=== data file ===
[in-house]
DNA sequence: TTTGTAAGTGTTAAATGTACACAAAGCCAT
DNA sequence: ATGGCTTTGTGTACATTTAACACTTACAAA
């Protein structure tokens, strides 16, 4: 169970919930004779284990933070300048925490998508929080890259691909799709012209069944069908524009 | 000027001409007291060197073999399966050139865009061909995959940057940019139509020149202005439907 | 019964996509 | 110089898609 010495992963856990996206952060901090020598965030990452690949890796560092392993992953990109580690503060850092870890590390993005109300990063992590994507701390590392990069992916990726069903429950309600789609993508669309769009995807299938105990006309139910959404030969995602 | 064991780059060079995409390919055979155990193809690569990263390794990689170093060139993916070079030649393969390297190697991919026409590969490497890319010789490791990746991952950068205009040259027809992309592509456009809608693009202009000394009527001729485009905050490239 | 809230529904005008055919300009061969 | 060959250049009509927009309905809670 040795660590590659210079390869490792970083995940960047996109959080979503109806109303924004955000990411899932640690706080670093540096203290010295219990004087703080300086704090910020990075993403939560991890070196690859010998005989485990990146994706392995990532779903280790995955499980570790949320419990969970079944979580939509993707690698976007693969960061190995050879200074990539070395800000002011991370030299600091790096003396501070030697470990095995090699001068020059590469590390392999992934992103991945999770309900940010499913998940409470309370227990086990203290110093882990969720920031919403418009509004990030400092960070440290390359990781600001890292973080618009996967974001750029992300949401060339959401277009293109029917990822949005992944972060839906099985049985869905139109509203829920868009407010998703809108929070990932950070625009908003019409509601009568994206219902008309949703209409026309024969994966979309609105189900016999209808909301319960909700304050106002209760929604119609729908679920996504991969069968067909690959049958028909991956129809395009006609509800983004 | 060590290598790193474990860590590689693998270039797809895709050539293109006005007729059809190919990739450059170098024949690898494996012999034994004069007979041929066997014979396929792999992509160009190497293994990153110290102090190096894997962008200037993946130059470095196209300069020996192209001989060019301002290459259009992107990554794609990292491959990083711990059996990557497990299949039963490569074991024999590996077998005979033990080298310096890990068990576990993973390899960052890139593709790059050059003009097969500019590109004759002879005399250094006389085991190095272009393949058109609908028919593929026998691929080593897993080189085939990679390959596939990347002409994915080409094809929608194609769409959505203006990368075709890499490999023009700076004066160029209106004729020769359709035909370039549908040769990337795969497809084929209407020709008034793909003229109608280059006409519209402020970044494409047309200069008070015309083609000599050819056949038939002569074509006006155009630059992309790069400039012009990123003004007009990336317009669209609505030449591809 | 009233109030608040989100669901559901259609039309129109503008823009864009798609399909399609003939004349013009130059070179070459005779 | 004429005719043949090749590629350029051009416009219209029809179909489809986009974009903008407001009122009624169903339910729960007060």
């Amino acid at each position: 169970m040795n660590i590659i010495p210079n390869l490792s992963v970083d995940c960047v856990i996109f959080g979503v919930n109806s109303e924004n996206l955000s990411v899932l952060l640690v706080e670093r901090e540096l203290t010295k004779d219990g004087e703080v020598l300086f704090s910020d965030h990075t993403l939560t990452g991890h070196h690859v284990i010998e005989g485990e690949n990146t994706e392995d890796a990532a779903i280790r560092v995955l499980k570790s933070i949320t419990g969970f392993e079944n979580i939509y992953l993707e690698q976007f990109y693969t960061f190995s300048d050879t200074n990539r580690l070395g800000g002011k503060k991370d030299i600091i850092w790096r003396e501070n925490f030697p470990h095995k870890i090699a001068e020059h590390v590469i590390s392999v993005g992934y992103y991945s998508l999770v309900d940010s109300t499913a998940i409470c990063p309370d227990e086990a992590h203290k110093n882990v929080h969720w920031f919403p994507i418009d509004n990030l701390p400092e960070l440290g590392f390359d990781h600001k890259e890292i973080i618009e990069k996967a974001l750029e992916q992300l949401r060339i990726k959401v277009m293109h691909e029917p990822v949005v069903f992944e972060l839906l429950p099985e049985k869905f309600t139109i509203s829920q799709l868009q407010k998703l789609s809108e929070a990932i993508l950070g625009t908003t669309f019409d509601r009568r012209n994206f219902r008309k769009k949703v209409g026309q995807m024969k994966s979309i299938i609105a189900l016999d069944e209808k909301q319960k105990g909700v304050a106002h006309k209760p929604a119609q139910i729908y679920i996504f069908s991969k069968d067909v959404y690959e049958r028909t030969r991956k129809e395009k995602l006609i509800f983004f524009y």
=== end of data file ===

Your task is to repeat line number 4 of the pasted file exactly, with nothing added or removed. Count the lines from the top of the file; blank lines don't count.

């Protein structure tokens, strides 16, 4: 169970919930004779284990933070300048925490998508929080890259691909799709012209069944069908524009 | 000027001409007291060197073999399966050139865009061909995959940057940019139509020149202005439907 | 019964996509 | 110089898609 010495992963856990996206952060901090020598965030990452690949890796560092392993992953990109580690503060850092870890590390993005109300990063992590994507701390590392990069992916990726069903429950309600789609993508669309769009995807299938105990006309139910959404030969995602 | 064991780059060079995409390919055979155990193809690569990263390794990689170093060139993916070079030649393969390297190697991919026409590969490497890319010789490791990746991952950068205009040259027809992309592509456009809608693009202009000394009527001729485009905050490239 | 809230529904005008055919300009061969 | 060959250049009509927009309905809670 040795660590590659210079390869490792970083995940960047996109959080979503109806109303924004955000990411899932640690706080670093540096203290010295219990004087703080300086704090910020990075993403939560991890070196690859010998005989485990990146994706392995990532779903280790995955499980570790949320419990969970079944979580939509993707690698976007693969960061190995050879200074990539070395800000002011991370030299600091790096003396501070030697470990095995090699001068020059590469590390392999992934992103991945999770309900940010499913998940409470309370227990086990203290110093882990969720920031919403418009509004990030400092960070440290390359990781600001890292973080618009996967974001750029992300949401060339959401277009293109029917990822949005992944972060839906099985049985869905139109509203829920868009407010998703809108929070990932950070625009908003019409509601009568994206219902008309949703209409026309024969994966979309609105189900016999209808909301319960909700304050106002209760929604119609729908679920996504991969069968067909690959049958028909991956129809395009006609509800983004 | 060590290598790193474990860590590689693998270039797809895709050539293109006005007729059809190919990739450059170098024949690898494996012999034994004069007979041929066997014979396929792999992509160009190497293994990153110290102090190096894997962008200037993946130059470095196209300069020996192209001989060019301002290459259009992107990554794609990292491959990083711990059996990557497990299949039963490569074991024999590996077998005979033990080298310096890990068990576990993973390899960052890139593709790059050059003009097969500019590109004759002879005399250094006389085991190095272009393949058109609908028919593929026998691929080593897993080189085939990679390959596939990347002409994915080409094809929608194609769409959505203006990368075709890499490999023009700076004066160029209106004729020769359709035909370039549908040769990337795969497809084929209407020709008034793909003229109608280059006409519209402020970044494409047309200069008070015309083609000599050819056949038939002569074509006006155009630059992309790069400039012009990123003004007009990336317009669209609505030449591809 | 009233109030608040989100669901559901259609039309129109503008823009864009798609399909399609003939004349013009130059070179070459005779 | 004429005719043949090749590629350029051009416009219209029809179909489809986009974009903008407001009122009624169903339910729960007060």